Finally, for and

Let and respectively denote the number of arrivals (excluding the tagged customer) and departures, while the tagged customer is in the system. Assume that there are customers in the system at the arrival time of the tagged customer and customers in the system upon service completion of the tagged customer. We have

so that

In view of Equation (1), we see that for characterizing the distribution of the various random variables introduced above, we have to compute the resolvent of the infinite matrix , namely as well as the powers of matrix . For this purpose, we prove in the next section that this matrix induces a selfadjoint operator in some ad-hoc Hilbert space.

## 3. Spectral properties of matrix

### 3.1. Selfadjointness properties

We introduce the same real Hilbert space as in [6]. Let

where . The Hilbert space is equipped with the scalar product

and the norm

The infinite matrix induces in an operator that we also denote by . By using the same arguments as in [6], we can easily prove the following lemma, where we use the norm of the operator defined by

by definition, the operator is bounded if .

###### Lemma 1.

The operator is symmetric and bounded in and hence self-adjoint.

###### Proof.

The symmetry of is straightforward since it is easily checked for every , owing to the reversibility property for all .

For , we have by Schwarz inequality

This implies that . ∎

### 3.2. Spectrum

The spectrum of the operator is defined by

Since , we know that .

Let us consider some such that for some real number . By setting without loss of generality and , we have for

(2) |

which can be rewritten as

Let us introduce the Pollaczek polynomials defined for real and by the recursion: , and for

It is then easily checked that

In the following, we introduce the vectors such that the -th component is

For , let be such that and define

The Pollaczek polynomials have the generating function defined for by

these polynomials are orthogonal with respect to the weight function supported by the interval and given by

such that

(3) |

where is the Kronecker symbol.

It follows that the polynomials are orthogonal with respect to the measure given by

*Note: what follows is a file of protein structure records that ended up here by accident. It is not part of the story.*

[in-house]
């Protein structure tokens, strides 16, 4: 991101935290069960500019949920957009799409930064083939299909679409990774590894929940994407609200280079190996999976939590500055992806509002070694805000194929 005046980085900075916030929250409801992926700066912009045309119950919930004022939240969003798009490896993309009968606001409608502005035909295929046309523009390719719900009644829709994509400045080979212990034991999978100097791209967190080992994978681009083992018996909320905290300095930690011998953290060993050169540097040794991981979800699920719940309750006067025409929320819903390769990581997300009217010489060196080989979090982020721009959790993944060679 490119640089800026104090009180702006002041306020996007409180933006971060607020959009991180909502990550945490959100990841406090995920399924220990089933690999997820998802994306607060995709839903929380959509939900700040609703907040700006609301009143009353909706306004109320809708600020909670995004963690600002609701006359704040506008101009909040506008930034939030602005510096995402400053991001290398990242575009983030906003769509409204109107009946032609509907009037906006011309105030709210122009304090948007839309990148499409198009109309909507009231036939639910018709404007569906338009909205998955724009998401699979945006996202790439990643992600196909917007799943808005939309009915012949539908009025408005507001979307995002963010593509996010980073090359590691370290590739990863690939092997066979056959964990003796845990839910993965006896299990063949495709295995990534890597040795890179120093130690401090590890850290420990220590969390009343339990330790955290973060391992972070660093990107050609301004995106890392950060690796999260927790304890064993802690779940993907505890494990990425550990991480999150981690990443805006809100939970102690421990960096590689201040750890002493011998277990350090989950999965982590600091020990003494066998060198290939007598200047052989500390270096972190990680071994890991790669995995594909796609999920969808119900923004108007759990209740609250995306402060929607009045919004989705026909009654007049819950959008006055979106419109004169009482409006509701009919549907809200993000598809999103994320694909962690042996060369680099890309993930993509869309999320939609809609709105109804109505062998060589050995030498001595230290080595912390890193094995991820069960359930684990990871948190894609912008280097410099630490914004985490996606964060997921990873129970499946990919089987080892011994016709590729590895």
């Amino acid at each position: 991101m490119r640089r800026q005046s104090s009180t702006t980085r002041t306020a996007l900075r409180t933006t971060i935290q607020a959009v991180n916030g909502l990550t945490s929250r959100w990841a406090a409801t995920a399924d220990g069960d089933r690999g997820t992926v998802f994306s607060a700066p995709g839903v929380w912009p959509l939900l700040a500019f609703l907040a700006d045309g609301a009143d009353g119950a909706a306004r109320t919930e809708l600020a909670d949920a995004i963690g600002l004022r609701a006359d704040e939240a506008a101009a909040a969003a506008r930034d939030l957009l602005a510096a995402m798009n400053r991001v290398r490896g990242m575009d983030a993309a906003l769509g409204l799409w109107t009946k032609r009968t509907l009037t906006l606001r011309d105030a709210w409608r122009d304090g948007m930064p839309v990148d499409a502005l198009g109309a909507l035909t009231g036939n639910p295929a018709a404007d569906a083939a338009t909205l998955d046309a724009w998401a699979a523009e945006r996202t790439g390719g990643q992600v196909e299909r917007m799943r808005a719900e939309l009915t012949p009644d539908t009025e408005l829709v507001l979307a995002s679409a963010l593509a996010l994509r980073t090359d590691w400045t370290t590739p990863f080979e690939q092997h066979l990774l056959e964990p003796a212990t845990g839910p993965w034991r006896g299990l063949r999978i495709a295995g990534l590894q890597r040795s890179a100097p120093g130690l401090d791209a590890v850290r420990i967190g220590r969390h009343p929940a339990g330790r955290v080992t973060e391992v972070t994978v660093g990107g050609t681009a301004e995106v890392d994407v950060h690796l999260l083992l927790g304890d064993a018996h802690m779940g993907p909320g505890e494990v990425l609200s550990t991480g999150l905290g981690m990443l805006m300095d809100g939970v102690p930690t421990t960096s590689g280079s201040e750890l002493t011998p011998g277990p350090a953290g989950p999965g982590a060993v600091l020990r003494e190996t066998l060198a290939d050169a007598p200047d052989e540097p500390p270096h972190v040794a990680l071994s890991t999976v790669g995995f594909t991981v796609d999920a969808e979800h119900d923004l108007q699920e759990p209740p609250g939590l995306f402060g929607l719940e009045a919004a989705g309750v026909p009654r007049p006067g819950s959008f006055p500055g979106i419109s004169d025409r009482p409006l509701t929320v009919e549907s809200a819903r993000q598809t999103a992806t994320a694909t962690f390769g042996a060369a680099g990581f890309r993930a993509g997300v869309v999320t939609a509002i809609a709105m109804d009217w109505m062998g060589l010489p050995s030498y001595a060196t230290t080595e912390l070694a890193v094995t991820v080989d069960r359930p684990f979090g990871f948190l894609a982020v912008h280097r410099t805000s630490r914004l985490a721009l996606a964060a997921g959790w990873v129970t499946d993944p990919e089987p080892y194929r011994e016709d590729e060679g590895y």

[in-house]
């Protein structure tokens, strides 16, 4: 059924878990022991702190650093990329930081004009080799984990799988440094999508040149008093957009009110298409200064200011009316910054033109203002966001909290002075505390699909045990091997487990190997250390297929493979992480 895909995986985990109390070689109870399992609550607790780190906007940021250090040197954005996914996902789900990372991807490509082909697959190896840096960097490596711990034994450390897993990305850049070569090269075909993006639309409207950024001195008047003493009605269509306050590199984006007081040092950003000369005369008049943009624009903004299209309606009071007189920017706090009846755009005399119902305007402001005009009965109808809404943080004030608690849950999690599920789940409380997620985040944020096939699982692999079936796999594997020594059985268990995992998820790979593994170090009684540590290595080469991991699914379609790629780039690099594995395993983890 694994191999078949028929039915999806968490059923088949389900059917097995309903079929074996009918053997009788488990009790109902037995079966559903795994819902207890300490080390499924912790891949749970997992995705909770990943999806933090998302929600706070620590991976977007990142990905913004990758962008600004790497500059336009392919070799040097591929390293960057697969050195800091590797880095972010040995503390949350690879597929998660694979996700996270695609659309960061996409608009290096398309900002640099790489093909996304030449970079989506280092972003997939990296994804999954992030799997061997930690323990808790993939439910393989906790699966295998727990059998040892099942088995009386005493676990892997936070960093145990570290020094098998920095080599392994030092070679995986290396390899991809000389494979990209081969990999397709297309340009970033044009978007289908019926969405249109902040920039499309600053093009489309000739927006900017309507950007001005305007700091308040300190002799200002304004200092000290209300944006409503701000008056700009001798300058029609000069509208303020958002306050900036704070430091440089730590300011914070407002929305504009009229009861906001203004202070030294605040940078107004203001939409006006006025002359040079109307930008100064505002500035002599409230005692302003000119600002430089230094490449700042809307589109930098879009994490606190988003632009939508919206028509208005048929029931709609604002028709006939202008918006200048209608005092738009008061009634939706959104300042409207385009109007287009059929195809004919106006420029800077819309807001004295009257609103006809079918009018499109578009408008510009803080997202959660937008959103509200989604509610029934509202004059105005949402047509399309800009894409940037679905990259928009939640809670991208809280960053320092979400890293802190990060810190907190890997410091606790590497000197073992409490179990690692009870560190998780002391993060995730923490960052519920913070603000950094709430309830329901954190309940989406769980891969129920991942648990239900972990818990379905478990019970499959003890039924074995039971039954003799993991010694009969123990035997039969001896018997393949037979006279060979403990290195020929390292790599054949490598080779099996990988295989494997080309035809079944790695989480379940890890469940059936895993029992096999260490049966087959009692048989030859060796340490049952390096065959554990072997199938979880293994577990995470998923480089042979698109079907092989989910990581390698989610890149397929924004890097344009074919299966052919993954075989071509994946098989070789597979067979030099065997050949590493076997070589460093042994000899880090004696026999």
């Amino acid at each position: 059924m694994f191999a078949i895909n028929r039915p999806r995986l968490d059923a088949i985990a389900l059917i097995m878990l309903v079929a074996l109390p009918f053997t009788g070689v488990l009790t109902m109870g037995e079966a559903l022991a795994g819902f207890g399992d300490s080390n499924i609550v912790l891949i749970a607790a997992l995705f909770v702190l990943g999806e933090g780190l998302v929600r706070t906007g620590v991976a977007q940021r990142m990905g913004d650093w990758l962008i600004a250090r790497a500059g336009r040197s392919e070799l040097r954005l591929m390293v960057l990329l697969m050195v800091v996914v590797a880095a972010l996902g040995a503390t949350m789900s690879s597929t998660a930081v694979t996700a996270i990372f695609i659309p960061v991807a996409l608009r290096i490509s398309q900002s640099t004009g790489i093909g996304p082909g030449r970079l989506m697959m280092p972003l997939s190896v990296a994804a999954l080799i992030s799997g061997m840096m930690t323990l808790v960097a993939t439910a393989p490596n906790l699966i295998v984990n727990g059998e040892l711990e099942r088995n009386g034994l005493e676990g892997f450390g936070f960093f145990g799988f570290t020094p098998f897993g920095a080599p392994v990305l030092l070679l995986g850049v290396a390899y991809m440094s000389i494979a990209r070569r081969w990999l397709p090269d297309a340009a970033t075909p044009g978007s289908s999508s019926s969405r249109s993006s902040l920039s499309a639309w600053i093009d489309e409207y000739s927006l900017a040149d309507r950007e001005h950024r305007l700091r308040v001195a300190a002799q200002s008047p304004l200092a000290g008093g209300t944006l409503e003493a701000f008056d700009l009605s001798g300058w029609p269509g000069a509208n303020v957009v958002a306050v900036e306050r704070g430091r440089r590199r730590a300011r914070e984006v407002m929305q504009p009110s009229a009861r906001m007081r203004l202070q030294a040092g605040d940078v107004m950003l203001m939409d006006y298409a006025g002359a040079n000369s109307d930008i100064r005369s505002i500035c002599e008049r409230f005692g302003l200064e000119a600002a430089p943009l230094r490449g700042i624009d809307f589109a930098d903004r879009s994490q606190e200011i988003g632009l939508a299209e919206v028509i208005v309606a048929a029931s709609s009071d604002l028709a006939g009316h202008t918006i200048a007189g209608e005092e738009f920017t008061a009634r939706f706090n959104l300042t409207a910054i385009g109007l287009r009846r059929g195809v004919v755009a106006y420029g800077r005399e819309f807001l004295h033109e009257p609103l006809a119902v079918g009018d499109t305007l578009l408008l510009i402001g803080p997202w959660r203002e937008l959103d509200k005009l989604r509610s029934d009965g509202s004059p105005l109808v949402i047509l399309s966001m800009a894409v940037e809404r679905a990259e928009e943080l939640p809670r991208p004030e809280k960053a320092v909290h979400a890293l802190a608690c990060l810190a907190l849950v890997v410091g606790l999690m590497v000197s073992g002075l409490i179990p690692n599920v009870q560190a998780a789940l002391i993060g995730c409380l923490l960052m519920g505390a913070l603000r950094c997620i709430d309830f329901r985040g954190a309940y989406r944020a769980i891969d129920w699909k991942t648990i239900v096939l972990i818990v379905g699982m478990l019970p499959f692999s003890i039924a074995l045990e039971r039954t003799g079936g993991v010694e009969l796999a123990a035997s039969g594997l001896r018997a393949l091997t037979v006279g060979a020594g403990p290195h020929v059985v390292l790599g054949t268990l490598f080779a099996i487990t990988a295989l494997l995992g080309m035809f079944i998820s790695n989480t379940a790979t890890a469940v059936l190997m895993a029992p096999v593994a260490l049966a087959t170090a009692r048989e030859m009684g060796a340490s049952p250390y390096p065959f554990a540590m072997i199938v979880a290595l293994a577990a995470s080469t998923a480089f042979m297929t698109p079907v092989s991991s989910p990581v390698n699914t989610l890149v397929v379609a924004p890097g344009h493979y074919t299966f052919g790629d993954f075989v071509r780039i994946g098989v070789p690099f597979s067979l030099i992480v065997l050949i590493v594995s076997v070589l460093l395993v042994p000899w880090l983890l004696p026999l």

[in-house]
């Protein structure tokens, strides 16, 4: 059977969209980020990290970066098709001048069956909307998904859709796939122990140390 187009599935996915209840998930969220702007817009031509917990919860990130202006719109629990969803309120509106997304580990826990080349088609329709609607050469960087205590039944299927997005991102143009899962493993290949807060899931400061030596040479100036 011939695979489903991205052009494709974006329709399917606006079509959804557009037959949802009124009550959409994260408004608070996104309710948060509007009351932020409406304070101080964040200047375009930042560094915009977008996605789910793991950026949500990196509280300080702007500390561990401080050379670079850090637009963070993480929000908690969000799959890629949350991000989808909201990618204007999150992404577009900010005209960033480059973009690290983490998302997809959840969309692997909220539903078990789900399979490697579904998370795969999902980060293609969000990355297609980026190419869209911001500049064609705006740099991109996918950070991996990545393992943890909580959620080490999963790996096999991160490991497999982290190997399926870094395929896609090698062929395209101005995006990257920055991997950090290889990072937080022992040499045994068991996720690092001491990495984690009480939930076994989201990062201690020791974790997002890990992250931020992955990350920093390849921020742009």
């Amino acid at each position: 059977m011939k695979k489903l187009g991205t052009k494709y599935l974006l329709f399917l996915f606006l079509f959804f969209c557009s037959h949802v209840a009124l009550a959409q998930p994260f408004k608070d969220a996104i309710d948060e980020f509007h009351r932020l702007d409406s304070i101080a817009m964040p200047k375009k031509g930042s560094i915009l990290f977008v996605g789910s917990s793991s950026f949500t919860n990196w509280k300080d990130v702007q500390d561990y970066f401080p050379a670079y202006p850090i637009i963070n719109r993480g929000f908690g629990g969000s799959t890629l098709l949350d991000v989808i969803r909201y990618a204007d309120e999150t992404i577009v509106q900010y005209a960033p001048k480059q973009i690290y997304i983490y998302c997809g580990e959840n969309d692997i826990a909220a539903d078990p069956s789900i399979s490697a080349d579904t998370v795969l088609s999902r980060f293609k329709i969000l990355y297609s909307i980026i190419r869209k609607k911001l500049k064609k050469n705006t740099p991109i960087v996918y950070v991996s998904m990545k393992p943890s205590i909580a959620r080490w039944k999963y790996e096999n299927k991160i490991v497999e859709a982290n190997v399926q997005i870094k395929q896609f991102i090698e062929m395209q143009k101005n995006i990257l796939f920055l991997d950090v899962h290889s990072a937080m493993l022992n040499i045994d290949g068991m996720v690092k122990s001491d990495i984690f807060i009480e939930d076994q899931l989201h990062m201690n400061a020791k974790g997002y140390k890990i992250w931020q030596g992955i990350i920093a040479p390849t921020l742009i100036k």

(4) |

or equivalently for with

and satisfy

(5) |

The polynomials have the generating function

for with . The generating function satisfies the first order differential equation

It is worth noting that for real

(6) |

In particular,

(7) |

With the above observations, we state the following lemma.

###### Lemma 2.

The operator has the continuous spectrum and spectral measure defined by Equation (4).

## 4. Computation of distributions

Let us first consider the random variables and .

###### Proposition 1.

The distribution of the random variable (i.e., the number of jobs in the system upon completion of the tagged job) conditionally on the number of jobs in the system upon arrival of the tagged job is given for by

(8) |

Moreover,

(9) |

and

(10) |

###### Proof.

It is worth noting that

Let defined by

so that

We then have

By introducing the Laplace transform of the random variable , which is the sojourn time of a tagged job entering the PS queue while there are jobs in service, we have from [6]

as expected. This shows in particular that for all

(11) |

By using the above computations, we have the following corollary.

###### Corollary 1.

When the tagged job enters an -PS queue in the stationary regime, the number of jobs left in the system upon service completion of the tagged customer has distribution

(12) |

The generating function of the random variable (i.e., the time at which the tagged customer leaves the system) is given by

(13) |

###### Proof.

Equation (12) is consistent with the fact that in the stationary regime, the distribution of the occupancy of the queue seen by departing customers is the same as the distribution seen by arriving customers (equal to the stationary distribution owing to the PASTA property); this is a classical result in queuing theory. Moreover, the sojourn time of the tagged customer finding customers in the queue is

where is a sequence of independent and identically distributed exponential random variables with mean . It follows that the Laplace transform of is

By inverting the Laplace transform we eventually obtain

which corresponds to Equation (15) in [6].

###### Corollary 2.

The number of arrivals at the queue while the tagged job is in service is given by

(14) |

and the number of departures under the same condition is such that (equality in distribution).

###### Proof.

Let be an integer. We have

We note that is a polynomial with degree and hence owing to the orthogonality property of polynomials

(15) |

for that is . It follows that

and Equation (14) follows by deconditioning on .

By using similar arguments, we have

By using Equation (15), we deduce that

for and hence

so that we have . ∎

To conclude this section, let us study the asymptotic behavior of the common distribution of the random variables and . In the following, we set .

###### Proposition 2.

When tends to infinity, we have

(16) |

where

(17) |

###### Proof.

The idea of the proof is to show that when tends to infinity

and to use the same technique as in [5] to obtain Equation (16).

By definition, we have

where

We clearly have

Let . We can write

where

We first note that

where we have used the normalizing condition (3). It follows that if we choose sufficiently small so that

Comments

There are no comments yet.